My comment relates to "fiscalizer" as a Philippine invention. This is not the first. As a beginning accounting student of the 1950s, we had to give it to whoever introduced "routinary" (a multisyllabic form of routine) and "dation in payment" (English for dacion en pago or tender of payment. They sounded legitimate for the young learners because they could be a direct translation of Spanish terms. Students did not question the professors who introduced them to the words, but for some of us who always consulted the dictionary for "new" additions to our vocabulary, we beamed everytime a law professor or a lawyer uttered these terms and we treated him like a stand-up comic doing some malapropisms. Anyway, have these terms finally become part of educated English? Or, have they become professional jargon that has crept into good general usage? I have found it difficult to use these terms, so I just don't.

This is a special communication.  As an accountant who is so used to jargons in accounting and in management, I have learned to recognize the right of various professions to introduce concepts and stipulate meanings.  A profession, not an individual adopt certain concepts and co-professionals accept them but with deference to good usage and grammar. 

It seems that we are referring to a phrase that is really a part of "Legalese" that takes advantage of English.  It seems too that individuals and professionals should stick to the proper expressions like "to enter a guilty plea" or "the defendant/someone plead guilty" or "found guilty beyond a reasonable doubt." 

I plead guilty for having clicked the wrong key when I posted in another section a comment on "routinary or rutinary" and "dation in payment"  while I intended to post my comment in the section relating to "fiscalizer" and also "guilty plea."

I am glad to hear such good news. It reminds me of the Polio Foundation, with its major goal to self-destruct.
In the late 1990s when I was there in the Philippines, I was an adviser to graduate students desiring to come up with special research projects relating to their major, namely Education.
Teaching high school English was their concentration. They had difficulty in getting started. As students, they did not learn to ask good questions about any subject that they need to study.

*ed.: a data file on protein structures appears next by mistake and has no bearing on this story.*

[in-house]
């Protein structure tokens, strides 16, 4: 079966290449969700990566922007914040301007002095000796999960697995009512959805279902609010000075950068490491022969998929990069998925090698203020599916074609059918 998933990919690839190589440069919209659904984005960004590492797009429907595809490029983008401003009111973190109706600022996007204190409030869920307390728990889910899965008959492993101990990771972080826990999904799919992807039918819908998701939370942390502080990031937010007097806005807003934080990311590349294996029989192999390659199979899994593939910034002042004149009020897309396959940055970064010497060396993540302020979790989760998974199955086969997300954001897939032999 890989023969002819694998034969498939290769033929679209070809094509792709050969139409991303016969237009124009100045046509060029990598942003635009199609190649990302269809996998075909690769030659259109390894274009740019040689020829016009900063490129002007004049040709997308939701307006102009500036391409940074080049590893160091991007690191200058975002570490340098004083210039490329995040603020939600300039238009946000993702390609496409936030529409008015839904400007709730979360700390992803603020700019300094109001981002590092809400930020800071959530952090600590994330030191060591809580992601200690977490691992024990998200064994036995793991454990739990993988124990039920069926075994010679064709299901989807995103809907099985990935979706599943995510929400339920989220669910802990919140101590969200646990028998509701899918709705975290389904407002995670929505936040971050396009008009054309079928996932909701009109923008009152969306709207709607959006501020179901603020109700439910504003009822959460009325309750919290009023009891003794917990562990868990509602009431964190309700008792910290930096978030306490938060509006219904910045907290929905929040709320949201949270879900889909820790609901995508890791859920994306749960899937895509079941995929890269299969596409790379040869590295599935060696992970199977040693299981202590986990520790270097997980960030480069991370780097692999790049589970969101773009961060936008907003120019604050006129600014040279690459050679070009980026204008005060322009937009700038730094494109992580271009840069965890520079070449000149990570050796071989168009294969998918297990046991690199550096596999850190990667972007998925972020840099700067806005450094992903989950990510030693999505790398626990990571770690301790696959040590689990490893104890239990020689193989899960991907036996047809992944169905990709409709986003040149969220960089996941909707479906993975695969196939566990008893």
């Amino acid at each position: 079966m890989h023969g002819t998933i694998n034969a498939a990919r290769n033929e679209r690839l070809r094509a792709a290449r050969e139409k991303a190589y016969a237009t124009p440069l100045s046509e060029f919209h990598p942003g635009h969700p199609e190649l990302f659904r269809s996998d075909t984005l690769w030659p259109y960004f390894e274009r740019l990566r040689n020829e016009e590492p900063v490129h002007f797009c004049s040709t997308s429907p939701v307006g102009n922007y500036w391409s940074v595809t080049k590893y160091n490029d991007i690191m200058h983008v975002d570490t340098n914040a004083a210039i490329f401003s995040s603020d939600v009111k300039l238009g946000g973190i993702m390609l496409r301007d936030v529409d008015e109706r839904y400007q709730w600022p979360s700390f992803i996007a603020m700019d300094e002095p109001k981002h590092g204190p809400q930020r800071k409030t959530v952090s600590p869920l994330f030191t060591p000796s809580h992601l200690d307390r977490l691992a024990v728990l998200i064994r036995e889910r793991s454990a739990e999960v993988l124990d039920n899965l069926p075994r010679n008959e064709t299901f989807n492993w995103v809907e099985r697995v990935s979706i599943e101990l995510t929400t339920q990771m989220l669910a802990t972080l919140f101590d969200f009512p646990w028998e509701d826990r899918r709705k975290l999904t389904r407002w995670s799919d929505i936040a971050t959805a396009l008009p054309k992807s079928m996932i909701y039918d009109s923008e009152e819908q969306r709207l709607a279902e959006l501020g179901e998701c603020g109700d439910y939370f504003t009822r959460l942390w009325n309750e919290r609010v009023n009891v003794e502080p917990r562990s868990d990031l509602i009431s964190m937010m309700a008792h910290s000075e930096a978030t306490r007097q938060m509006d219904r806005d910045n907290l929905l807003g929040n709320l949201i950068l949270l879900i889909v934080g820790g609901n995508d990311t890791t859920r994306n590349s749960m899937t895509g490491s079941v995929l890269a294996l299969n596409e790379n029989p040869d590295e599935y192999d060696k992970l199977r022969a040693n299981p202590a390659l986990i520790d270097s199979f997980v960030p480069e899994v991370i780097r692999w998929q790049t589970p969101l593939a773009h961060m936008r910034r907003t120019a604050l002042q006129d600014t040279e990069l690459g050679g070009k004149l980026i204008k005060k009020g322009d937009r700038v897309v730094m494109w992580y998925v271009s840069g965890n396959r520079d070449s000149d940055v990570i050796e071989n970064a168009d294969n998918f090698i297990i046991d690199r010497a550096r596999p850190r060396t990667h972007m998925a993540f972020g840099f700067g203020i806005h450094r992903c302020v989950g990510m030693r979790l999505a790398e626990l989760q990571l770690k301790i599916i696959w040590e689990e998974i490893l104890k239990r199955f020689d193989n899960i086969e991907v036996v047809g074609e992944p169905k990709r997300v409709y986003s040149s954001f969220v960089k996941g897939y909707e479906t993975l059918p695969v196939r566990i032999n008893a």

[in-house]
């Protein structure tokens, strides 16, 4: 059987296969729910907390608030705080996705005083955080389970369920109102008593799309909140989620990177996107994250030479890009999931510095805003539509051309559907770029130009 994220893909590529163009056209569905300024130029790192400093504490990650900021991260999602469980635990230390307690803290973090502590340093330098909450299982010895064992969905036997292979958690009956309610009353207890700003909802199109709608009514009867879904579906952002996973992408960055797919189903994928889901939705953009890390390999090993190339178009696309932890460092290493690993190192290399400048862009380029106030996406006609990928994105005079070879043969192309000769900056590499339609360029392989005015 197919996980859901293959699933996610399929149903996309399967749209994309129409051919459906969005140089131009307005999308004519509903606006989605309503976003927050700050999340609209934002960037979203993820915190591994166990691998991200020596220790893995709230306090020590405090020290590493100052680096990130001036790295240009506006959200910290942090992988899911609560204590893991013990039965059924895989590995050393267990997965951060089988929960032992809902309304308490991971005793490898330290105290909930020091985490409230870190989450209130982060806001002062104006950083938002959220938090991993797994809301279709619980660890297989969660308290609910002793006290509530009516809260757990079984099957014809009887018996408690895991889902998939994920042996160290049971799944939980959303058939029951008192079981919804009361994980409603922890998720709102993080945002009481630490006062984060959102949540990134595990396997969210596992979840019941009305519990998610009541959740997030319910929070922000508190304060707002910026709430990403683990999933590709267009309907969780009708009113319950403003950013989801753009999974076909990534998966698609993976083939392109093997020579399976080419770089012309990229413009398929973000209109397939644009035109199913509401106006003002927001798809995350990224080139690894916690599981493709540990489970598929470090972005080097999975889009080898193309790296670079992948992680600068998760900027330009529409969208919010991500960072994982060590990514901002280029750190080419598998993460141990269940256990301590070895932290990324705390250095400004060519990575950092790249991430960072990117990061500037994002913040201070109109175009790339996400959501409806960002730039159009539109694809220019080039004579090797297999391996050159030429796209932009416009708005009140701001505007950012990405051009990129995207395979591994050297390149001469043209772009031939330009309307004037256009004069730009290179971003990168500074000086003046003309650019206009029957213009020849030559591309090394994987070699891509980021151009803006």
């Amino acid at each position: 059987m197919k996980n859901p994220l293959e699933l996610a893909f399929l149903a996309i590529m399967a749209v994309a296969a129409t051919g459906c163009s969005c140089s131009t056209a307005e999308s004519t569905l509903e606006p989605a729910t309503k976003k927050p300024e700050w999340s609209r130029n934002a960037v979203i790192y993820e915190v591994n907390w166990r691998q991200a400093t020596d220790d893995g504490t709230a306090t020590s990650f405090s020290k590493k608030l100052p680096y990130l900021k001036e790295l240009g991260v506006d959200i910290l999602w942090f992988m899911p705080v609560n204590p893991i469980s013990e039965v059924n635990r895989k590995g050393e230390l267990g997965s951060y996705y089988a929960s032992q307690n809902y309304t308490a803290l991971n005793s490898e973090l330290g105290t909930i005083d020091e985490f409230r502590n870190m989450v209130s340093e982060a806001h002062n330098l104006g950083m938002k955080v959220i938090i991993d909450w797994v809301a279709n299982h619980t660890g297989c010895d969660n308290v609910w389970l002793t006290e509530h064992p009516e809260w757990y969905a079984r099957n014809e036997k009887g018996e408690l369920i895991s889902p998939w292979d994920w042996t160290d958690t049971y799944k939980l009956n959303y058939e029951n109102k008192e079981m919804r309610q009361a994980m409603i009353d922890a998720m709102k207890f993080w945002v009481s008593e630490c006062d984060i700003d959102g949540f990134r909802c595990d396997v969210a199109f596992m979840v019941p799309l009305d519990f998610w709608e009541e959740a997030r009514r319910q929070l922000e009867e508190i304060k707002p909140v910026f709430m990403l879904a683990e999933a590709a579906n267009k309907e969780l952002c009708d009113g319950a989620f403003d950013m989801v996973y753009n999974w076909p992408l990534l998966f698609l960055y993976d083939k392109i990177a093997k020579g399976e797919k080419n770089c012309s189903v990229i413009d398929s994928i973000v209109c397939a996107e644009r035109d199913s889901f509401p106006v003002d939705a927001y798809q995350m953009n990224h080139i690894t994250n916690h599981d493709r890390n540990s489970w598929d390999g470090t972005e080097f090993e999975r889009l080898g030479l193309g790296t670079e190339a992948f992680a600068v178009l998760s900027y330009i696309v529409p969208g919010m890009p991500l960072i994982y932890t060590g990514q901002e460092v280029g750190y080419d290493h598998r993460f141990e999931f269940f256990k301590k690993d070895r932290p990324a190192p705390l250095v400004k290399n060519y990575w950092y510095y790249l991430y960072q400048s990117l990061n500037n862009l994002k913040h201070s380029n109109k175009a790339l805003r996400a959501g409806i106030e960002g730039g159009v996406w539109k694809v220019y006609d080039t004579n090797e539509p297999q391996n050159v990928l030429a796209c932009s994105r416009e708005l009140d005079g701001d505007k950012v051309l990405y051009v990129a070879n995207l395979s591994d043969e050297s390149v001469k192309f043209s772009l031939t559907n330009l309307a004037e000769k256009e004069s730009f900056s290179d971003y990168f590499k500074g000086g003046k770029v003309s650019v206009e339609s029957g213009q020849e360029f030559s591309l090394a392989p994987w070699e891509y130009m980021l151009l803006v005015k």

They indicated that they had instructions from their principal to do projects that would help improve instruction in their areas of specialization.
I suggested that they buy three broadsheets for a week—the Philippine Daily Inquirer, the Philippine Star, and the Manila Bulletin. Read in full the stories in the front pages. Find and note the grammatical errors. That ought to help them identify certain areas of improvement in instruction of English for high school students.
Two of my advisees had real problems. They were high school teachers and they found no errors, while three of the better advisees found more than 50 errors in the same broadsheets that they examined. The errors related to (1) gender (“he”/“she”), confusion in relating a pronoun to a husband or a wife; mixing up “she” with “him”/“his” and mixing “he” with “her” in the same sentence/paragraph although referring to the same person; (2) number, confusion in mixing up the usage of “he” with “their”/“them,” “they” with “his”/“him,” and “it”/“he”/“she” with the plural form of verbs; and mixing up “they” and “them” with the singular form of verbs; (3) tenses, confusion in matching the verb forms that should go with “have,” the infinitives, and the passive/active voice; and (4) case, confusion mostly in the objective case.
Anyway, [it is good to know that] the broadsheets now seem to be only a minute part of the problem. The young people are now learning more from TV shows and are getting sold to the style of smart-looking Taglish speaking celebrities. It is amazing how fast the waves of change have influenced global usage and communication.
Soon enough Webster’s and Roget’s and Funk and Wagnalls will be made obsolete by Wowowee and Kris Aquino and the Rap Groups here in the USA.

Getting to Know English / Re: Simply to Get the Ball Rolling
« on: May 05, 2009, 10:18:46 PM »
Hi, Mr. Carillo,

Thank you for inviting me to this forum. 

I agree with and truly like your responses.  In regard to "told me" (with an indirect object) and "told to me" (with an object of the preposition), my desire to vary the expressions (with your correction), stems from the importance of knowing the seriousness of the message and the extent that the message had been subjected to translations and paraphrasing, before it reached me.  "Told to me" suggests a personal and purposeful communication more than "told me" in passing.  "Told the truth" is where we have a direct object.

Many problems in usage that I have seen suggest a need for the speaker to decide what to say more than grammar and usage.  I like your distinction between on behalf (agency) and in behalf (recipient of benefits).  I like your "putting in context" the selected expressions before presenting your suggestions.